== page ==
Of course, this strategy will only work when it’s not THAT busy, so for those of you who don’t want to wait in line for the elevator, you will have to walk up – but don’t worry, it actually isn’t that bad.
Here is what you’ll find on each floor of the museum. Since the suggested route of exploring the museum is to start from the top to bottom, I’ll also go through the different floors in that order.
Who Built Osaka Castle?
Most of the exhibits in the museum are about Hideyoshi Toyotomi, the samurai warlord who built Osaka Castle.
Although it might seem a bit overkill to have an entire museum about one ruler of Japan, the way the museum is laid out really gives you a sense of what it must have been like during the era under his rule.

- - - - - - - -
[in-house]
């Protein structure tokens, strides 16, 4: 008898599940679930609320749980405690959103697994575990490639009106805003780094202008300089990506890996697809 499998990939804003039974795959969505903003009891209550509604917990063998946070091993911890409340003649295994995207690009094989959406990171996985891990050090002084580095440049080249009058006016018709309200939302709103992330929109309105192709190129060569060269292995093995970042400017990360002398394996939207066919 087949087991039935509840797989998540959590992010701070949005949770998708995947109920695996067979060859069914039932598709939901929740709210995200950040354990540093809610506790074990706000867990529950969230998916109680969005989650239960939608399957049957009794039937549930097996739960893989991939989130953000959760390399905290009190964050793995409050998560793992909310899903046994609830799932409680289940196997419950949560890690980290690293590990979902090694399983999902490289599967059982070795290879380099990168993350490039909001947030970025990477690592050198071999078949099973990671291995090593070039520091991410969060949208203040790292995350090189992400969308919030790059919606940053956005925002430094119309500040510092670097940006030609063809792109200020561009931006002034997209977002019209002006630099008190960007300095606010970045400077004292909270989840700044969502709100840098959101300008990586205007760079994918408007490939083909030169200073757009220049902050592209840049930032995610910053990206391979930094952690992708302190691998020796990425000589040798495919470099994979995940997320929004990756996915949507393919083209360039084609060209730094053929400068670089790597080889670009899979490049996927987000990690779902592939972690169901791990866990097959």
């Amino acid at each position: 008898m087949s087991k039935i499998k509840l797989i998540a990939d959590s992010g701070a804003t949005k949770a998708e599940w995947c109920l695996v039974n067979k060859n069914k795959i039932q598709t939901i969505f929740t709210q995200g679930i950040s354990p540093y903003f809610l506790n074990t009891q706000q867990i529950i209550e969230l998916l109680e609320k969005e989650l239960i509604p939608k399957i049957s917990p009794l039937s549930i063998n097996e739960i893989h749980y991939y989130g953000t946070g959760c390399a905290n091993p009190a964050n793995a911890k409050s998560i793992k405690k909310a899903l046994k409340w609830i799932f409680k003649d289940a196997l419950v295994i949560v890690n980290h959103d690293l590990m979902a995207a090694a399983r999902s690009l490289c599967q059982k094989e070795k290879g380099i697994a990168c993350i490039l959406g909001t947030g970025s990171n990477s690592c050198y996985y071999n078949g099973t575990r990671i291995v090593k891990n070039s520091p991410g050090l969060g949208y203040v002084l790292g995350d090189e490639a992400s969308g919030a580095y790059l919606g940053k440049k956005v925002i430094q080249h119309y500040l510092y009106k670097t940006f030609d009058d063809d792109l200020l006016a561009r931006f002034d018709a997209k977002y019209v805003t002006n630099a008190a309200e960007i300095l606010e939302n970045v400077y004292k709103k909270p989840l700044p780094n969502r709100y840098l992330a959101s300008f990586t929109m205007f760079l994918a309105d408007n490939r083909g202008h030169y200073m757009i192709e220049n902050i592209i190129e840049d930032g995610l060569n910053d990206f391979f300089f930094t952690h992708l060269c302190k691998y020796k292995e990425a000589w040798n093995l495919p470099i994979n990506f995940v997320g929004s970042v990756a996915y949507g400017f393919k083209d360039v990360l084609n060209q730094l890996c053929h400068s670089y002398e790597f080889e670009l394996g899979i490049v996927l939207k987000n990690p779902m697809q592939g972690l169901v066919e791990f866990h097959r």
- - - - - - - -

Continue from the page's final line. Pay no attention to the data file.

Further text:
Plus the museum is only modest in size, so you flow through all the exhibits pretty quickly.
Each floor of the museum tells a different story of Hideyoshi Toyotomi and by the end of your visit, you will have learned about his life, what it must have been like during the ‘Summer War in Osaka’, what life was like under his rule, and the type of armor and weapons used by samurai.
If you came for the view, then you’ll like the 8th floor. On this floor, you will find the observation deck, which runs on the outside part of the 8th floor giving you panoramic views of Osaka City from about 160 feet up.
I actually didn’t stay too long in the observation deck because it was getting crowded, but I bet watching the sunset from this place in the winter would be magical.